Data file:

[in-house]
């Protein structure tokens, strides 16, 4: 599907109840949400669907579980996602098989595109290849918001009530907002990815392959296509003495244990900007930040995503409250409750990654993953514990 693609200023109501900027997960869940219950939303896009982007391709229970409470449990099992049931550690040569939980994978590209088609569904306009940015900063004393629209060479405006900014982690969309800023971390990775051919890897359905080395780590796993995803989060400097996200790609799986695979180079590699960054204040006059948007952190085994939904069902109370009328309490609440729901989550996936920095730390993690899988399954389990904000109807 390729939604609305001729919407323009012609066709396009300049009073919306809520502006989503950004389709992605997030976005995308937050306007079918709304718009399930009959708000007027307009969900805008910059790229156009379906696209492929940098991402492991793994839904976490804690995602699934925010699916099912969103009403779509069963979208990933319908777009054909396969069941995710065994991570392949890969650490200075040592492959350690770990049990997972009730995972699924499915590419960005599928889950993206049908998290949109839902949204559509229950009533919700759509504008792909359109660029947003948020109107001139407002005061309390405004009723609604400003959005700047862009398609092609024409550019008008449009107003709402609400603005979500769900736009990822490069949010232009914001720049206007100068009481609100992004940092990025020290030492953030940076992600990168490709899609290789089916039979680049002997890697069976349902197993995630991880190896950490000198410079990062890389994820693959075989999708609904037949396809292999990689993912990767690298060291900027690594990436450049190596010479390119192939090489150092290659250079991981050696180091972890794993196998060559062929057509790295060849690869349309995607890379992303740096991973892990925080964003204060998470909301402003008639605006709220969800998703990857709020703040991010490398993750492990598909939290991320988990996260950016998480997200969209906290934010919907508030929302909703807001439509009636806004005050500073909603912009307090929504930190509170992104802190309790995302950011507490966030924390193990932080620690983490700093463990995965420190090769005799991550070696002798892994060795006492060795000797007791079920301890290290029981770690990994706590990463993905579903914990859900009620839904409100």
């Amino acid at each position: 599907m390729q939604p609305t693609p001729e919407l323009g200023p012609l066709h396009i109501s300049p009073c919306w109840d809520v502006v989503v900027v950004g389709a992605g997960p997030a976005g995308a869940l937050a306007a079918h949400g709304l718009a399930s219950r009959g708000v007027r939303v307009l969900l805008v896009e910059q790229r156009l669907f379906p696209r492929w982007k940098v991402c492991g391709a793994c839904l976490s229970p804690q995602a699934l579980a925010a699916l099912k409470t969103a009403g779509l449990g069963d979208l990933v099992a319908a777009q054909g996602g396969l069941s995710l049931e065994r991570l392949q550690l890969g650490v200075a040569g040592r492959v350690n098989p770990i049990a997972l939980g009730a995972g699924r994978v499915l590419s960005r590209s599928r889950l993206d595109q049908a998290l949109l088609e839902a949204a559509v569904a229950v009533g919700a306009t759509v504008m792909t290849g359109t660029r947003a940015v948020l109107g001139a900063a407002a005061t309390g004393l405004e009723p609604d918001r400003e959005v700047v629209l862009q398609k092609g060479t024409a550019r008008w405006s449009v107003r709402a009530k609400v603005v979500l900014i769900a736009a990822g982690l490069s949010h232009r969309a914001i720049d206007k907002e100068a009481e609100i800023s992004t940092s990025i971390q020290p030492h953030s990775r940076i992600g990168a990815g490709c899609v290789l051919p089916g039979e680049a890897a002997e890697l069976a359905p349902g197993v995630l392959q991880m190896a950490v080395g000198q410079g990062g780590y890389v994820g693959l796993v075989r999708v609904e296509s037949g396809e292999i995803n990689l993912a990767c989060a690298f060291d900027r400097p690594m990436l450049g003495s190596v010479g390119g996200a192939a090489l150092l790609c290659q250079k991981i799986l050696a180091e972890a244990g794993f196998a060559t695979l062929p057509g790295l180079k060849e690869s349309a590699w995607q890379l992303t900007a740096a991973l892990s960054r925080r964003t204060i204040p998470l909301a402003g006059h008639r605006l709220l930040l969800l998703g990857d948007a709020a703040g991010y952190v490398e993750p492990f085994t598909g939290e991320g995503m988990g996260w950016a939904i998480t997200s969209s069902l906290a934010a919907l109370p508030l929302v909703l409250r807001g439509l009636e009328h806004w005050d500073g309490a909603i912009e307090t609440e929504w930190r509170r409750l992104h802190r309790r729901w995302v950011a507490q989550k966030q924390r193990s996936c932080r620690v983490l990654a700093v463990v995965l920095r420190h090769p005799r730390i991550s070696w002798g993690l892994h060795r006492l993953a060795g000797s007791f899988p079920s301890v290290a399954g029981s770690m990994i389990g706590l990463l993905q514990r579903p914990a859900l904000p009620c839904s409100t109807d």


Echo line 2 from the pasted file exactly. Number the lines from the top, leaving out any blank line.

């Protein structure tokens, strides 16, 4: 599907109840949400669907579980996602098989595109290849918001009530907002990815392959296509003495244990900007930040995503409250409750990654993953514990 693609200023109501900027997960869940219950939303896009982007391709229970409470449990099992049931550690040569939980994978590209088609569904306009940015900063004393629209060479405006900014982690969309800023971390990775051919890897359905080395780590796993995803989060400097996200790609799986695979180079590699960054204040006059948007952190085994939904069902109370009328309490609440729901989550996936920095730390993690899988399954389990904000109807 390729939604609305001729919407323009012609066709396009300049009073919306809520502006989503950004389709992605997030976005995308937050306007079918709304718009399930009959708000007027307009969900805008910059790229156009379906696209492929940098991402492991793994839904976490804690995602699934925010699916099912969103009403779509069963979208990933319908777009054909396969069941995710065994991570392949890969650490200075040592492959350690770990049990997972009730995972699924499915590419960005599928889950993206049908998290949109839902949204559509229950009533919700759509504008792909359109660029947003948020109107001139407002005061309390405004009723609604400003959005700047862009398609092609024409550019008008449009107003709402609400603005979500769900736009990822490069949010232009914001720049206007100068009481609100992004940092990025020290030492953030940076992600990168490709899609290789089916039979680049002997890697069976349902197993995630991880190896950490000198410079990062890389994820693959075989999708609904037949396809292999990689993912990767690298060291900027690594990436450049190596010479390119192939090489150092290659250079991981050696180091972890794993196998060559062929057509790295060849690869349309995607890379992303740096991973892990925080964003204060998470909301402003008639605006709220969800998703990857709020703040991010490398993750492990598909939290991320988990996260950016998480997200969209906290934010919907508030929302909703807001439509009636806004005050500073909603912009307090929504930190509170992104802190309790995302950011507490966030924390193990932080620690983490700093463990995965420190090769005799991550070696002798892994060795006492060795000797007791079920301890290290029981770690990994706590990463993905579903914990859900009620839904409100």